I have so many reviews I need to catch up on, so sorry but you are all going to see a bunch of books that have been out for a while until I catch up.
I was super excited to get a copy of this book from the publisher. The premise sounded really interesting, and I’ve been meaning to read a book by Jennifer Niven for a while. Holding Up the Universe was a great addition to my “teens with issues” reading binge this winter. This book combines eating disorders and unique physiological issues, making it both relatable and educational.
Synopsis: Libby has been defined by her weight all her life, but after years of homeschooling and psychiatric help, she’s ready to face her peers and whatever they have to say about the “fattest girl in America.” But teens can be cruel, and when the most popular boy in school, Jack, is encouraged by his friends to prank her, they end up thrown together in group counselling and community service. Learning more about each other proves that they aren’t so different, and that labels given to us by society are rarely ever true.
Libby is such a relatable character for me, and I think that anyone would find her bravery inspiring. We all face judgement based on our looks, and Libby goes out of her way to prove that she is capable of being and doing more than society expects of her. She doesn’t try to downplay the fact that she is still considered an overweight person, or that being judged for her weight affects her emotionally. She’s just wants to be appreciated for being Libby, the totally awesome person that she is. One of my favourite parts is when she chases after a boy who has tried to humiliate her, and she basically runs the kid down because she’s so fast.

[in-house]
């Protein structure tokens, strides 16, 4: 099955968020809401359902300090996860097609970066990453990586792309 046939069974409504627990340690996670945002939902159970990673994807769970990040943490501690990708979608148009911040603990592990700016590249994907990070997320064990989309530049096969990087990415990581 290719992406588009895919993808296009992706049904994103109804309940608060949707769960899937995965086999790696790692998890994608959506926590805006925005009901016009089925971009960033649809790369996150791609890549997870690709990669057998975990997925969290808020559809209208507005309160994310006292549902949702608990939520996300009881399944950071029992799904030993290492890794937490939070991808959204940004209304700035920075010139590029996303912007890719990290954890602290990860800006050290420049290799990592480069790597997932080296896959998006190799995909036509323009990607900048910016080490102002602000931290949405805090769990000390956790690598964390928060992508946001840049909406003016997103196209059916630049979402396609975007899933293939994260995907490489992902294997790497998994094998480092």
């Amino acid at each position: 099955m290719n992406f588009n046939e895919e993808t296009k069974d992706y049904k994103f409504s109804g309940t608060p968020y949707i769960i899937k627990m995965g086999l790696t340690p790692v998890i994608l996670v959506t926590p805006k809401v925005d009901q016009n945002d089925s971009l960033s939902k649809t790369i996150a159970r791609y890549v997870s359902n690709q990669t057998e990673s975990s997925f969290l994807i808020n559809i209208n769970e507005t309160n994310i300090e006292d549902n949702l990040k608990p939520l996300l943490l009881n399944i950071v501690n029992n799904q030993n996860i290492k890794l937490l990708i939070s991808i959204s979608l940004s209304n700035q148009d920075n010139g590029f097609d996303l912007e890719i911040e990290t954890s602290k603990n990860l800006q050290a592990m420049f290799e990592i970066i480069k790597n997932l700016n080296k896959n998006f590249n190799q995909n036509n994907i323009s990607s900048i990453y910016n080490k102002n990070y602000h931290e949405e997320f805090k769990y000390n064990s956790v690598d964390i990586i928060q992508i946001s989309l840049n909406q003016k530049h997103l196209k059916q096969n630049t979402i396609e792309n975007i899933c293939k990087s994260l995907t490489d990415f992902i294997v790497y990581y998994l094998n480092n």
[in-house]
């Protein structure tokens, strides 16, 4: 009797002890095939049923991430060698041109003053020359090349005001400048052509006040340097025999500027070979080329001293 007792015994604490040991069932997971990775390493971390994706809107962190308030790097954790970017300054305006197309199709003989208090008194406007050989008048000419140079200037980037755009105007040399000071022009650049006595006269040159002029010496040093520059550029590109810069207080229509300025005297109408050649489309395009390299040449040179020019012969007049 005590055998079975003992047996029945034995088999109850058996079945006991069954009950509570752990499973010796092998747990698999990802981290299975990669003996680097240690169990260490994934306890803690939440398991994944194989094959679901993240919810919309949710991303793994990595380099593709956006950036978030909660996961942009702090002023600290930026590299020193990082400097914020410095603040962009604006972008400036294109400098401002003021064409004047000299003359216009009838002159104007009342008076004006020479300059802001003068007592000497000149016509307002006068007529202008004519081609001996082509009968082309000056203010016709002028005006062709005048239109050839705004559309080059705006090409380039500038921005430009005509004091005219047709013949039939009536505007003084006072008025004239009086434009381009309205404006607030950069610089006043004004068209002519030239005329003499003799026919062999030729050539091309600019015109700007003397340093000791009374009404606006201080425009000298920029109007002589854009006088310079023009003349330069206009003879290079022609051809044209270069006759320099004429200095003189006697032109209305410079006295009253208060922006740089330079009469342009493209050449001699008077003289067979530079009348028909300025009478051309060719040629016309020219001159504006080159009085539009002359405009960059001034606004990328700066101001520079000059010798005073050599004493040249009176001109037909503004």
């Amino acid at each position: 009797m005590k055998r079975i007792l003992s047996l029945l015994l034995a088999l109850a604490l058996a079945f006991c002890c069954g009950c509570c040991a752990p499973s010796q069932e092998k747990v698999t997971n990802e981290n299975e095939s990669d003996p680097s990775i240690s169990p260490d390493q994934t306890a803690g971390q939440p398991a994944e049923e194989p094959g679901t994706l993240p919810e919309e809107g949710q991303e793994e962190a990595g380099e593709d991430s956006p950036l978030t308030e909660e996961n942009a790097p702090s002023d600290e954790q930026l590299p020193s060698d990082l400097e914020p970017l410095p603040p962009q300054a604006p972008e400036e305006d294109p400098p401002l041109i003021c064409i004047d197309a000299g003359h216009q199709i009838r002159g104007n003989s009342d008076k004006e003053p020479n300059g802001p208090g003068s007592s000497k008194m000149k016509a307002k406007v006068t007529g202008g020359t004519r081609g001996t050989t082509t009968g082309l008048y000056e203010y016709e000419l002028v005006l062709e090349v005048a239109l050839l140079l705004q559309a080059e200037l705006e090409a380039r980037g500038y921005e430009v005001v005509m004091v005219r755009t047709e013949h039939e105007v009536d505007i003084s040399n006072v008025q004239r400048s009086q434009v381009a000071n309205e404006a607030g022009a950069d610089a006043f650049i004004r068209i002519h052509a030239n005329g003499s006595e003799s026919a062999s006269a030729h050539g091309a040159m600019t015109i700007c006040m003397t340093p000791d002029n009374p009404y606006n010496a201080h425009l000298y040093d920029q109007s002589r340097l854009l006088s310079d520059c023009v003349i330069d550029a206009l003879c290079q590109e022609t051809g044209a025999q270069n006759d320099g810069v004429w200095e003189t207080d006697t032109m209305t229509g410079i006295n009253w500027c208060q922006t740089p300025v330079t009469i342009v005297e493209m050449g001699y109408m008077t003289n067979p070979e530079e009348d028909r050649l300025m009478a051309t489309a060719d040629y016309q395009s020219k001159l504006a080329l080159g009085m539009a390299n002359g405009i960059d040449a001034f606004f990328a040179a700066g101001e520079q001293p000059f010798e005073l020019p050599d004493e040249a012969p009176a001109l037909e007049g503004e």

“Dear friend, You are not a freak. You are wanted. You are necessary. You are the only you there is. Don’t be afraid to leave the castle. It’s a great big world out there. Love, a fellow reader”
As with so many teen romances, this book fails at avoiding the insta-love trap. Libby and Jack barely know each other before they start having “feelings”, which definitely moves the story along quite quickly, but generally makes me cringe. People, especially teens, are so hung up on appearances, and I find it doubtful that Jack would have been able to overcome the conditioning that would have separated him and Libby socially as quickly as he does. Just because he has his own issues and secrets doesn’t mean he would have given up the security of popularity to be with someone he barely knows.
Anyone who likes YA romance is sure to love this book. It’s full of great characters, a strong message, and a cute love story. And of course, the best part of this book is the love that it has inspired in readers. I just love seeing all the “I am wanted” (or “you are wanted”) tributes that people have posted online.
Have you read this book? Did you find the characters relatable? What was your favourite part?
This book was sent to me as an employee of Indigo Books & Music. The opinions expressed in this blog are entirely my own.
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